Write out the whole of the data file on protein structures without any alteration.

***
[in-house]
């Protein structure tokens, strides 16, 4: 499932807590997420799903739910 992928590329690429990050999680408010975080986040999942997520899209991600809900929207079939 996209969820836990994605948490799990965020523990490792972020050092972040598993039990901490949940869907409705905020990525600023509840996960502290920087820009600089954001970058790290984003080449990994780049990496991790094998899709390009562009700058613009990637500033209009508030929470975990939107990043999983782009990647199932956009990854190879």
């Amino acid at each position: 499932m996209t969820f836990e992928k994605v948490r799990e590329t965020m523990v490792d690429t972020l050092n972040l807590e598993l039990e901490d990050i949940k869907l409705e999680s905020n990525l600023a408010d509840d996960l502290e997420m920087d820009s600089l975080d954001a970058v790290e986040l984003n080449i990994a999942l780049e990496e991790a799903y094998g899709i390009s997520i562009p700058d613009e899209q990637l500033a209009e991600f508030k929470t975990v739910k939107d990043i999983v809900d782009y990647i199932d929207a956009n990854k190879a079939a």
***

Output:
[in-house]
């Protein structure tokens, strides 16, 4: 499932807590997420799903739910 992928590329690429990050999680408010975080986040999942997520899209991600809900929207079939 996209969820836990994605948490799990965020523990490792972020050092972040598993039990901490949940869907409705905020990525600023509840996960502290920087820009600089954001970058790290984003080449990994780049990496991790094998899709390009562009700058613009990637500033209009508030929470975990939107990043999983782009990647199932956009990854190879």
């Amino acid at each position: 499932m996209t969820f836990e992928k994605v948490r799990e590329t965020m523990v490792d690429t972020l050092n972040l807590e598993l039990e901490d990050i949940k869907l409705e999680s905020n990525l600023a408010d509840d996960l502290e997420m920087d820009s600089l975080d954001a970058v790290e986040l984003n080449i990994a999942l780049e990496e991790a799903y094998g899709i390009s997520i562009p700058d613009e899209q990637l500033a209009e991600f508030k929470t975990v739910k939107d990043i999983v809900d782009y990647i199932d929207a956009n990854k190879a079939a």